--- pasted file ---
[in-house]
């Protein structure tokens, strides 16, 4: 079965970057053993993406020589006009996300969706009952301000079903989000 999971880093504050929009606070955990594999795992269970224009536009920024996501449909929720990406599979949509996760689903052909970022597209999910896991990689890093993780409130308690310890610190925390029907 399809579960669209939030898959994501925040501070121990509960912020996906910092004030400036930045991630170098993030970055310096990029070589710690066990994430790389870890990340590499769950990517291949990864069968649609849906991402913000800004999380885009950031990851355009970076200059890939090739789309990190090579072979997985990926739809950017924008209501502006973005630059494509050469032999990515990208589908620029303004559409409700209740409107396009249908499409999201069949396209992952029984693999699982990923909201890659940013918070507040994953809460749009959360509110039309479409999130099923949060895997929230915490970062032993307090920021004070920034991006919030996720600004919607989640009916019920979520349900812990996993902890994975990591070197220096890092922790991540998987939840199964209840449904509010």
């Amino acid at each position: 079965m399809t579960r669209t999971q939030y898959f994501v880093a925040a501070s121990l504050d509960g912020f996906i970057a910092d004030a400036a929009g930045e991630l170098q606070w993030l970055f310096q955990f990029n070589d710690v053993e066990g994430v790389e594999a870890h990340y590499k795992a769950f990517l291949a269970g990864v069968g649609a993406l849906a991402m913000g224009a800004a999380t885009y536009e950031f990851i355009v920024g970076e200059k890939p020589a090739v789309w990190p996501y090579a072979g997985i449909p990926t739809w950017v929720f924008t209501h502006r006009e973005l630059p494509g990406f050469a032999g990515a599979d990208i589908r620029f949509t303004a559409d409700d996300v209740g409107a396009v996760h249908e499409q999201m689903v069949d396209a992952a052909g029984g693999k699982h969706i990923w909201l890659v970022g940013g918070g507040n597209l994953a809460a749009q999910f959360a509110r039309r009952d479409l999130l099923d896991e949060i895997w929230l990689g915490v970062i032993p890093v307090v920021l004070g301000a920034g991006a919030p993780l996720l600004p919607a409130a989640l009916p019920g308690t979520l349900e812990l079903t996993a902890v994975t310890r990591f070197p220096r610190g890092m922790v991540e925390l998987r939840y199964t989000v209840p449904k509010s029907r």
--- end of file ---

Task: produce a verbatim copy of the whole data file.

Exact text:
[in-house]
């Protein structure tokens, strides 16, 4: 079965970057053993993406020589006009996300969706009952301000079903989000 999971880093504050929009606070955990594999795992269970224009536009920024996501449909929720990406599979949509996760689903052909970022597209999910896991990689890093993780409130308690310890610190925390029907 399809579960669209939030898959994501925040501070121990509960912020996906910092004030400036930045991630170098993030970055310096990029070589710690066990994430790389870890990340590499769950990517291949990864069968649609849906991402913000800004999380885009950031990851355009970076200059890939090739789309990190090579072979997985990926739809950017924008209501502006973005630059494509050469032999990515990208589908620029303004559409409700209740409107396009249908499409999201069949396209992952029984693999699982990923909201890659940013918070507040994953809460749009959360509110039309479409999130099923949060895997929230915490970062032993307090920021004070920034991006919030996720600004919607989640009916019920979520349900812990996993902890994975990591070197220096890092922790991540998987939840199964209840449904509010």
């Amino acid at each position: 079965m399809t579960r669209t999971q939030y898959f994501v880093a925040a501070s121990l504050d509960g912020f996906i970057a910092d004030a400036a929009g930045e991630l170098q606070w993030l970055f310096q955990f990029n070589d710690v053993e066990g994430v790389e594999a870890h990340y590499k795992a769950f990517l291949a269970g990864v069968g649609a993406l849906a991402m913000g224009a800004a999380t885009y536009e950031f990851i355009v920024g970076e200059k890939p020589a090739v789309w990190p996501y090579a072979g997985i449909p990926t739809w950017v929720f924008t209501h502006r006009e973005l630059p494509g990406f050469a032999g990515a599979d990208i589908r620029f949509t303004a559409d409700d996300v209740g409107a396009v996760h249908e499409q999201m689903v069949d396209a992952a052909g029984g693999k699982h969706i990923w909201l890659v970022g940013g918070g507040n597209l994953a809460a749009q999910f959360a509110r039309r009952d479409l999130l099923d896991e949060i895997w929230l990689g915490v970062i032993p890093v307090v920021l004070g301000a920034g991006a919030p993780l996720l600004p919607a409130a989640l009916p019920g308690t979520l349900e812990l079903t996993a902890v994975t310890r990591f070197p220096r610190g890092m922790v991540e925390l998987r939840y199964t989000v209840p449904k509010s029907r």